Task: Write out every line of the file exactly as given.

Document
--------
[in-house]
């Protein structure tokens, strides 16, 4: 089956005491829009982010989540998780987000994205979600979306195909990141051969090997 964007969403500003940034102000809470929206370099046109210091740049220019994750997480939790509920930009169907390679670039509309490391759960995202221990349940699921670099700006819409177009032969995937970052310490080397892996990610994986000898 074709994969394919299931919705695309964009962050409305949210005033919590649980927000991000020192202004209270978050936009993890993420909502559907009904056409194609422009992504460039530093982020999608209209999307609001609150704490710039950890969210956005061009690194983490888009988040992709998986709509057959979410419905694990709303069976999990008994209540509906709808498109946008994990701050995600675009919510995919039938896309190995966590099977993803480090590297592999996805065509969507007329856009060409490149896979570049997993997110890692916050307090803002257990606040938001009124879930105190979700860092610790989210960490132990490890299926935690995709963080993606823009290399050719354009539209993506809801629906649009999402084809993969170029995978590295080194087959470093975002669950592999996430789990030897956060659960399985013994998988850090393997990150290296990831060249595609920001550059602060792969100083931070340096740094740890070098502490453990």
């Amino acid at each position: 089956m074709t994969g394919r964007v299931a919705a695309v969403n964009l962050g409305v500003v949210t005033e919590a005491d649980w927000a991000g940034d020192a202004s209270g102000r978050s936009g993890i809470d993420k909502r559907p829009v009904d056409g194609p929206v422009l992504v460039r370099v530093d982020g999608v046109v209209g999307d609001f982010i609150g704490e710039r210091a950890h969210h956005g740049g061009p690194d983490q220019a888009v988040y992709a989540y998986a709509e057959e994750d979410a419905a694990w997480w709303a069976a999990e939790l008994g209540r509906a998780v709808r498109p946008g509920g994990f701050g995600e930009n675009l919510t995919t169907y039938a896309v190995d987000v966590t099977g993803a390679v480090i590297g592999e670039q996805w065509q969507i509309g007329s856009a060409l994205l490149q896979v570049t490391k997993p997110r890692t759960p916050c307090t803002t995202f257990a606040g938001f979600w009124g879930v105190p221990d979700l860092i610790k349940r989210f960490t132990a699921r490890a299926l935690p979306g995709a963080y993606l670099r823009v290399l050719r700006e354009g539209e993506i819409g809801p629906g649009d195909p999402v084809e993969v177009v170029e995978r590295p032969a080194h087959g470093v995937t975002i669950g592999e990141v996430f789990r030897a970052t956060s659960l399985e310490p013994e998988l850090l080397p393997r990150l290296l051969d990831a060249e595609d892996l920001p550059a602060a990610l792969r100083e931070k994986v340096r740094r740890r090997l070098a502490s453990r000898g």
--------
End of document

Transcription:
[in-house]
């Protein structure tokens, strides 16, 4: 089956005491829009982010989540998780987000994205979600979306195909990141051969090997 964007969403500003940034102000809470929206370099046109210091740049220019994750997480939790509920930009169907390679670039509309490391759960995202221990349940699921670099700006819409177009032969995937970052310490080397892996990610994986000898 074709994969394919299931919705695309964009962050409305949210005033919590649980927000991000020192202004209270978050936009993890993420909502559907009904056409194609422009992504460039530093982020999608209209999307609001609150704490710039950890969210956005061009690194983490888009988040992709998986709509057959979410419905694990709303069976999990008994209540509906709808498109946008994990701050995600675009919510995919039938896309190995966590099977993803480090590297592999996805065509969507007329856009060409490149896979570049997993997110890692916050307090803002257990606040938001009124879930105190979700860092610790989210960490132990490890299926935690995709963080993606823009290399050719354009539209993506809801629906649009999402084809993969170029995978590295080194087959470093975002669950592999996430789990030897956060659960399985013994998988850090393997990150290296990831060249595609920001550059602060792969100083931070340096740094740890070098502490453990």
């Amino acid at each position: 089956m074709t994969g394919r964007v299931a919705a695309v969403n964009l962050g409305v500003v949210t005033e919590a005491d649980w927000a991000g940034d020192a202004s209270g102000r978050s936009g993890i809470d993420k909502r559907p829009v009904d056409g194609p929206v422009l992504v460039r370099v530093d982020g999608v046109v209209g999307d609001f982010i609150g704490e710039r210091a950890h969210h956005g740049g061009p690194d983490q220019a888009v988040y992709a989540y998986a709509e057959e994750d979410a419905a694990w997480w709303a069976a999990e939790l008994g209540r509906a998780v709808r498109p946008g509920g994990f701050g995600e930009n675009l919510t995919t169907y039938a896309v190995d987000v966590t099977g993803a390679v480090i590297g592999e670039q996805w065509q969507i509309g007329s856009a060409l994205l490149q896979v570049t490391k997993p997110r890692t759960p916050c307090t803002t995202f257990a606040g938001f979600w009124g879930v105190p221990d979700l860092i610790k349940r989210f960490t132990a699921r490890a299926l935690p979306g995709a963080y993606l670099r823009v290399l050719r700006e354009g539209e993506i819409g809801p629906g649009d195909p999402v084809e993969v177009v170029e995978r590295p032969a080194h087959g470093v995937t975002i669950g592999e990141v996430f789990r030897a970052t956060s659960l399985e310490p013994e998988l850090l080397p393997r990150l290296l051969d990831a060249e595609d892996l920001p550059a602060a990610l792969r100083e931070k994986v340096r740094r740890r090997l070098a502490s453990r000898g």